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Human remains found in Gilroy recently have been confirmed to be that of a 33-year-old woman who went missing in late July and her ex-boyfriend has been arrested on suspicion of killing her, police said Oct. 4.

Ivan Alfaro Escobedo allegedly cut Alyssa Salazar’s body into pieces and burned her in a barrel after shooting her to death, according to a “statement of facts” released by the Santa Clara County District Attorney’s Office on Oct. 4. Escobedo, 31, is charged with murder in relation to Salazar’s death. He faces a sentence of 25 years to life in prison if convicted. 

Ivan Escobedo

Salazar’s family reported her missing on Aug. 10 to Gilroy Police after not hearing from her since late the previous month. The ensuing investigation led detectives to a property in unincorporated Santa Clara County where the human remains were found, according to police.

Salazar was known to frequent addresses in Gilroy and Salinas, Gilroy Police said. 

The county’s Medical Examiner’s Office and Crime Lab confirmed the human remains were of Salazar. Detectives determined the case was a homicide and that Escobedo, a Gilroy man who had a prior dating relationship with Salazar, was the suspect in her killing, police said.

Escobedo was already in custody in the county jail for charges related to a previous case involving Salazar.

The DA’s statement of facts—compiled from a synopsis of the investigation by Gilroy Police Officer Jason Greathead—says that Salazar called police in April to report that Escobedo had raped and physically assaulted her. The court issued an arrest warrant for Escobedo in May.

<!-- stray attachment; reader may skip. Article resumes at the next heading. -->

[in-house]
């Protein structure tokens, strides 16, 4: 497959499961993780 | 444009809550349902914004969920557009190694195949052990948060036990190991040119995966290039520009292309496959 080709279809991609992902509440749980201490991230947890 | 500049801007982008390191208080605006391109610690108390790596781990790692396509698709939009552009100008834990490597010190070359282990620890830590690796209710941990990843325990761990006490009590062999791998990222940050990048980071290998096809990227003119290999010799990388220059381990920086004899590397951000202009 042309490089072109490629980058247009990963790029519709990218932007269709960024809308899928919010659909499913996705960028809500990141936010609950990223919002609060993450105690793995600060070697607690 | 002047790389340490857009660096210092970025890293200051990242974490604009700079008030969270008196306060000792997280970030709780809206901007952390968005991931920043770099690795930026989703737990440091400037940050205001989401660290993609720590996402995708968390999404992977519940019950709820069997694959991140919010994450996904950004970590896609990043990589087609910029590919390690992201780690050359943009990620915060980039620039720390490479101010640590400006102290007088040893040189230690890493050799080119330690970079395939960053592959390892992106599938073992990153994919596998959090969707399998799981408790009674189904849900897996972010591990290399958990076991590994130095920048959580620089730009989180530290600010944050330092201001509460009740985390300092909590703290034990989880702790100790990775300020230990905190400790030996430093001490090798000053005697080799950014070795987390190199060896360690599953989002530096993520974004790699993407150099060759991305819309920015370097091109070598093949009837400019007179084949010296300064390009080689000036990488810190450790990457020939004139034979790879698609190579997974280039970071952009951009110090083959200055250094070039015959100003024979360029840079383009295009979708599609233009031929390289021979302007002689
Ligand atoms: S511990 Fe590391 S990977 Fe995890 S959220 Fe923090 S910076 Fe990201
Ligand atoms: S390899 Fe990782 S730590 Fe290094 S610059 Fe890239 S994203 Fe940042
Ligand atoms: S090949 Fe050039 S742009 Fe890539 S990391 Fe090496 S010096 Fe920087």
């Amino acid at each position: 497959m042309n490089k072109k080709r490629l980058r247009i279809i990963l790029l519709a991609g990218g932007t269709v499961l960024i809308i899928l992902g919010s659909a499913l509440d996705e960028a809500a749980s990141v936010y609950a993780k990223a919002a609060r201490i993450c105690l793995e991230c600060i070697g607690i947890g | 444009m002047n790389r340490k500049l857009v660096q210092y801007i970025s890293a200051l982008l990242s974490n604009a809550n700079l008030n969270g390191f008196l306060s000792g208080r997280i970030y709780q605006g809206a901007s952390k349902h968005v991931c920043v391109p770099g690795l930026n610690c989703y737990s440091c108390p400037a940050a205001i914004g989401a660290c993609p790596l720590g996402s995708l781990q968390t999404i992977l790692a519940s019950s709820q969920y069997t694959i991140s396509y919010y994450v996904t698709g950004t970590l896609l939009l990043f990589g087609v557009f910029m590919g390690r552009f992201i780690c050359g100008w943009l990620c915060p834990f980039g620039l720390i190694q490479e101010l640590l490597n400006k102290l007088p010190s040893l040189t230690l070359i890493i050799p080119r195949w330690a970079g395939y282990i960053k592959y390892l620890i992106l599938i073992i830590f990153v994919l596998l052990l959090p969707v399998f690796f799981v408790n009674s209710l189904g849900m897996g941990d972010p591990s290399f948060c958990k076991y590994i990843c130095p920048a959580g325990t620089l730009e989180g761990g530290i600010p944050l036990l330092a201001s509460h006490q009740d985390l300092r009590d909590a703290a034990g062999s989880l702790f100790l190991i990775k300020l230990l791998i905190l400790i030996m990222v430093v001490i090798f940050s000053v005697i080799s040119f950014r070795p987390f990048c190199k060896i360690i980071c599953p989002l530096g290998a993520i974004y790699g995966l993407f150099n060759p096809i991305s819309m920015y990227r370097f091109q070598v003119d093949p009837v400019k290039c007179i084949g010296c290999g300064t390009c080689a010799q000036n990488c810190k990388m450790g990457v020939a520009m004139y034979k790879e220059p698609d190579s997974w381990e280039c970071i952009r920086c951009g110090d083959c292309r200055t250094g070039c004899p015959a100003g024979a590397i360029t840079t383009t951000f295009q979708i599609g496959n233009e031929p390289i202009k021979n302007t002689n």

In July, female family members of Salazar received phone calls from Escobedo, who threatened to kill Salazar, says the statement of facts. 

The last time Salazar is known to have communicated with a friend or family member was July 26, when she and Escobedo were captured on a surveillance video from the Steinbeck Library in Salinas, authorities said. The video showed Salazar get into the front passenger seat of Escobedo’s Honda Accord, which then left the parking lot. 

Salazar made a phone call to an acquaintance from Escobedo’s phone about 12:33pm that day, police said. 

Police arrested Escobedo on Aug. 30 during a traffic stop, in which officers found a 9mm handgun. Police also noticed “red-brown stains on the front passenger door frame and front passenger seat foam (that) tested presumptive positive for blood,” says the statement of facts. 

DNA material from the blood was analyzed at the crime lab, determining that Salazar was a “possible contributor,” police said. 

Investigators then searched a home on Young Road in Gilroy that is associated with a relative of Escobedo’s. A witness told police that Escobedo had been seen at the property in July, and saw a fire burning in a barrel outside the home for several days, authorities said. 

In a barrel next to the home, investigators “found burned human bones including pieces of ribs, skull and hand,” says the statement of facts. 

DNA tested from the remains also indicated they likely belonged to Salazar, authorities said. Investigators also found blood in the bathtub inside the home, which a DNA analysis again found was a likely match to Salazar. 

Witnesses said they had seen Escobedo arrive at the Young Road home on July 26, with Salazar “slumped down” in the passenger seat, says the statement of facts. Escobedo allegedly told one of the witnesses days later that he shot Salazar inside the car, “cut her body into pieces in a bathtub inside of the trailer, and then burned her body in the burn barrels at the property.” 

Anyone with information about the case can call Gilroy Police Detective Jason Greathead at 408.846.0373 or a tip line at 408.846.0330.

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A staff member wrote, edited or posted this article, which may include information provided by one or more third parties.

1 COMMENT

  1. He’s facing 25 years to life? Sounds like a slam-dunk for Life without the possibility of parole. Oh, wait…I forgot this is California where our politicians and DA’s care more about the criminals than the victims.

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